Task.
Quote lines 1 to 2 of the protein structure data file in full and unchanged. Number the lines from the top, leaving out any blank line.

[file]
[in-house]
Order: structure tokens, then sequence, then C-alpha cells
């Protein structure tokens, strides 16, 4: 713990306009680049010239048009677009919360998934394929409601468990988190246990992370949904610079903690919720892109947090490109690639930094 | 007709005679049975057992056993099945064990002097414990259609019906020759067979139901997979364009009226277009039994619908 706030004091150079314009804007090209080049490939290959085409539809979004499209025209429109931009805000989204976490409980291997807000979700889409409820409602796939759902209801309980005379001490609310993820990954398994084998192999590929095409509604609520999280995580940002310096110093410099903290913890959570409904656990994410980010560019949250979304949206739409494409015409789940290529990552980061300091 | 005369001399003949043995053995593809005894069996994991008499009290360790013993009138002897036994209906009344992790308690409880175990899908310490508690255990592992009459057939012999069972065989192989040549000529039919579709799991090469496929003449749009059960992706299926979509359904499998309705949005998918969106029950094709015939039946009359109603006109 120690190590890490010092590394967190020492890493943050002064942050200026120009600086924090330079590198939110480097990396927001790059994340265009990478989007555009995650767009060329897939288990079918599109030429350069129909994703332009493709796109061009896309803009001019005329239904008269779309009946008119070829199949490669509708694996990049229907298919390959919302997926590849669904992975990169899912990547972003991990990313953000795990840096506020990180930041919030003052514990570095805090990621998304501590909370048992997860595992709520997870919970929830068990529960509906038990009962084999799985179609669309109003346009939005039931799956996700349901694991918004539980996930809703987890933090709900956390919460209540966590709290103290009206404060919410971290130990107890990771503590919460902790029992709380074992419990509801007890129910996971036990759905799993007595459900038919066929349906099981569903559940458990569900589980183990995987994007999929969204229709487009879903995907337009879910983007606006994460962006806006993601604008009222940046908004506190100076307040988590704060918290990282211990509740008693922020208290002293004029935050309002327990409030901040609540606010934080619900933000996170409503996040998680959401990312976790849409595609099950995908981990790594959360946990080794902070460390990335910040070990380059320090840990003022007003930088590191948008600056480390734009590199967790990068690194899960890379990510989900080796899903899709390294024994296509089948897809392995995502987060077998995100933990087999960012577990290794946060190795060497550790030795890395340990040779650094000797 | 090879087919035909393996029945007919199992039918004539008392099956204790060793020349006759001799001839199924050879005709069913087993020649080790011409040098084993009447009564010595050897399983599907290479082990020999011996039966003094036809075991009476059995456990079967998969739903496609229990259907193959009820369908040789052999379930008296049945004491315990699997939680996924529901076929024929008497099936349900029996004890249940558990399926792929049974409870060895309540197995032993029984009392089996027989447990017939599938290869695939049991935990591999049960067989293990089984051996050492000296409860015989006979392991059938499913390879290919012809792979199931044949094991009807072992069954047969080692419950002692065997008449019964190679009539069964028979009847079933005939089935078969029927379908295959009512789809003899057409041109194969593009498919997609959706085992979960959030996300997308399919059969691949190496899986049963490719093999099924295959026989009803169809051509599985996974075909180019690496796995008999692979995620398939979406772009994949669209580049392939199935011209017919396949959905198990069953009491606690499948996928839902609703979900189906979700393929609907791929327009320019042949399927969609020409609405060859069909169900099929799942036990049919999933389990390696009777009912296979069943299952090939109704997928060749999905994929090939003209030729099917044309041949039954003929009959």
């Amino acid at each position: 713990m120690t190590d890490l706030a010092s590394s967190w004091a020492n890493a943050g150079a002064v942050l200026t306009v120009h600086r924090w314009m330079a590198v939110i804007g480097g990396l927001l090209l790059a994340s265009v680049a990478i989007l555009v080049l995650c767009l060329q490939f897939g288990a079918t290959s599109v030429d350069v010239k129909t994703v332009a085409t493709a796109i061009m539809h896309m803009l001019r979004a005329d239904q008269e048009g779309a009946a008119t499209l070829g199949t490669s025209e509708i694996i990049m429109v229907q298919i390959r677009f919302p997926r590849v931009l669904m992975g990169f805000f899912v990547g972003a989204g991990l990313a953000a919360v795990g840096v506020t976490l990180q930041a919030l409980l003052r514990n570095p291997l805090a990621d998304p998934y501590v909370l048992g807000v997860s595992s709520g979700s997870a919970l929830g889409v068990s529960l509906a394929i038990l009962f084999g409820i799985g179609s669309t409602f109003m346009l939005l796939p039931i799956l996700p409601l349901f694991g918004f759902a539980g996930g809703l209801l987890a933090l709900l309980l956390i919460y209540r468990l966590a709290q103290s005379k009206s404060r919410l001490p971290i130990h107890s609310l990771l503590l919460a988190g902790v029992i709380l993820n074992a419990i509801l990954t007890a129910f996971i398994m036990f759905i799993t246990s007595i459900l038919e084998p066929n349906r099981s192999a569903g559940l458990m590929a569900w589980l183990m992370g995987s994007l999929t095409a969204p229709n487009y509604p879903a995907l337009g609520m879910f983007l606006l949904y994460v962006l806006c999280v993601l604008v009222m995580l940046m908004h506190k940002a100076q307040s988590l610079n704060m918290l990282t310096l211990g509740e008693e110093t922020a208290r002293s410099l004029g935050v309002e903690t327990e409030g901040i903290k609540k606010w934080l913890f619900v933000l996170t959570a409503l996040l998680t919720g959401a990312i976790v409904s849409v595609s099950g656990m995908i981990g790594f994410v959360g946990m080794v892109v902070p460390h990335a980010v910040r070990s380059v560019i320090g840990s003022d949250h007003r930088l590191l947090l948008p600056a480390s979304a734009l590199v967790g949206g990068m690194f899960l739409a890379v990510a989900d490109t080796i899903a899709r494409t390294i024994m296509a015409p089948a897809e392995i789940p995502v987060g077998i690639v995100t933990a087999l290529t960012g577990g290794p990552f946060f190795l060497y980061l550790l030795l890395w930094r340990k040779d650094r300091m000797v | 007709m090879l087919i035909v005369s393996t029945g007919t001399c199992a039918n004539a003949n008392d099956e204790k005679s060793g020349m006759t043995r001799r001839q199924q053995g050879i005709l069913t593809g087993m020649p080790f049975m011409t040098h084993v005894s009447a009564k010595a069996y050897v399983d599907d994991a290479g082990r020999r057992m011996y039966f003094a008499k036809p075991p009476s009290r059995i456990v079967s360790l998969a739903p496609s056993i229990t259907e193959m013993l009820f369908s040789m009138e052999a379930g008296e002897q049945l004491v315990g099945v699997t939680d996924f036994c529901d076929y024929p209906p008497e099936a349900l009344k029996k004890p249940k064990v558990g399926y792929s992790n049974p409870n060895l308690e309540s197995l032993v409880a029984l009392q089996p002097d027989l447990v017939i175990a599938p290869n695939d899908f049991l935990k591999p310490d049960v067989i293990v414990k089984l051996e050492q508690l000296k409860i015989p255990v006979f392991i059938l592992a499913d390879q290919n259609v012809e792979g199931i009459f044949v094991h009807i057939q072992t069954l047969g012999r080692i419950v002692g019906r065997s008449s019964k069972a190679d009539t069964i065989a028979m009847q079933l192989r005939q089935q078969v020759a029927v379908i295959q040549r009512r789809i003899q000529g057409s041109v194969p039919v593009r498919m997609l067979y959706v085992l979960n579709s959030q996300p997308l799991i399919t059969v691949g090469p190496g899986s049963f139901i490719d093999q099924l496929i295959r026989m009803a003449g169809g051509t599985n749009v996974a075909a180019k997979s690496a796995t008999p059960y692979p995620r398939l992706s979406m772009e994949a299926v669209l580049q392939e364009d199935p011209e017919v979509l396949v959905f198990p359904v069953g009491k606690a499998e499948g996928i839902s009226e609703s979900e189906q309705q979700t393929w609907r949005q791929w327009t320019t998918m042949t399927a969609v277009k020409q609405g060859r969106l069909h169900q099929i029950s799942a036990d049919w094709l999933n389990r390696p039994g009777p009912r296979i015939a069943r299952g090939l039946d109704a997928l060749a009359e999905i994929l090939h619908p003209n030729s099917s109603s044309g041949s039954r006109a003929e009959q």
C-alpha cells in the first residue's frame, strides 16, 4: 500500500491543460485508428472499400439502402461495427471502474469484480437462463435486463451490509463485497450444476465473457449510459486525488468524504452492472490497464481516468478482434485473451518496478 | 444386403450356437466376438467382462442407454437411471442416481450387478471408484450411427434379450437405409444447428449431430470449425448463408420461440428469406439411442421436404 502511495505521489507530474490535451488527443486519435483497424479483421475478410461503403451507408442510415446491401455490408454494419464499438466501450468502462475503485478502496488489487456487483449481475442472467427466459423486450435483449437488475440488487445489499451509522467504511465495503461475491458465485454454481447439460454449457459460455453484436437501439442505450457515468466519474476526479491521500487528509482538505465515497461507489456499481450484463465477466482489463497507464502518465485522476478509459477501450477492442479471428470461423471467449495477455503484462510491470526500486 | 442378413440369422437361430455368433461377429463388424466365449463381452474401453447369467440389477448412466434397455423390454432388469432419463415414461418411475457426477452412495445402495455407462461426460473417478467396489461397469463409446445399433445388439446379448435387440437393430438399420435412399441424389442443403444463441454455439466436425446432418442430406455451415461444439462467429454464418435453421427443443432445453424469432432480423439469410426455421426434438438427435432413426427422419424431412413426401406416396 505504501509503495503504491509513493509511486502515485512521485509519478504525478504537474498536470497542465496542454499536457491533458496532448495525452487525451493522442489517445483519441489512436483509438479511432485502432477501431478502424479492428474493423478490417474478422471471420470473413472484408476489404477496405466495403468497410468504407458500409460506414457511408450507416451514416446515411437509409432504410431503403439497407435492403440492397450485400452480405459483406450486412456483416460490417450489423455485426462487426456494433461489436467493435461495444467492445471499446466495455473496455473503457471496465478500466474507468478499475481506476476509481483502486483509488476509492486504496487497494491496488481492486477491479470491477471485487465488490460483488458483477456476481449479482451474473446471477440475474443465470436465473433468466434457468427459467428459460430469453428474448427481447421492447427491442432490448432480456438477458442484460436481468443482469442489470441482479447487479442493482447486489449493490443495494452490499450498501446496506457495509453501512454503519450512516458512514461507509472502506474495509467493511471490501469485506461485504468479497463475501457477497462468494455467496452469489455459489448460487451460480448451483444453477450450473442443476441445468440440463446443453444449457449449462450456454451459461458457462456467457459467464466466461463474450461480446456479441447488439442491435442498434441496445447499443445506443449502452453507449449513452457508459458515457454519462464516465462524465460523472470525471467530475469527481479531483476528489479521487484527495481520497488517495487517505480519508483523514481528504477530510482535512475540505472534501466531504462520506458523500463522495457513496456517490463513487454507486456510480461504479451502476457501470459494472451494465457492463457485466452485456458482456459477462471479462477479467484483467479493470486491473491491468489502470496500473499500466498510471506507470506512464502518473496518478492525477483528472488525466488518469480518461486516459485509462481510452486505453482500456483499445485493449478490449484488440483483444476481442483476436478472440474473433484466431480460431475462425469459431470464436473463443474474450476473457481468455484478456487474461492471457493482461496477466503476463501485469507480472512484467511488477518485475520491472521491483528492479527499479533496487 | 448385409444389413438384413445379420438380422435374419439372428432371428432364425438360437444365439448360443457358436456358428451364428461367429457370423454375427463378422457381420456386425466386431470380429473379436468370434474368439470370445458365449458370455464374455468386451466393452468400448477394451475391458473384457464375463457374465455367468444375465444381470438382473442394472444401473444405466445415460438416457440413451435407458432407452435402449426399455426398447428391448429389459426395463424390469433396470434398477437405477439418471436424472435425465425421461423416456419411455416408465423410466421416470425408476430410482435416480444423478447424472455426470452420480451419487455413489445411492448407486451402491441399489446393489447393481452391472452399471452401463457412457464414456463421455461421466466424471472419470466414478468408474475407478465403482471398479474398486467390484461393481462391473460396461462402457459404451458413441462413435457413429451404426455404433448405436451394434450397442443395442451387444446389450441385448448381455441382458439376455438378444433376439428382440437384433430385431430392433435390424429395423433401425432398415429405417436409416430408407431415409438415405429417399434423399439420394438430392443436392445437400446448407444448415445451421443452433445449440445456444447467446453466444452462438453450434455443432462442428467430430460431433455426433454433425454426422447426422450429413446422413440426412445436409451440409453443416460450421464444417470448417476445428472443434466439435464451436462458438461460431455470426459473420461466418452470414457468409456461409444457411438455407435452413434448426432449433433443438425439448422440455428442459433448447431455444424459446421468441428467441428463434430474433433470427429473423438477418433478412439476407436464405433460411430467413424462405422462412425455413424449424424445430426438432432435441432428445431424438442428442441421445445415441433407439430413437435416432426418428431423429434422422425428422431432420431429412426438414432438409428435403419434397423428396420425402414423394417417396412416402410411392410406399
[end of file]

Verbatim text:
[in-house]
Order: structure tokens, then sequence, then C-alpha cells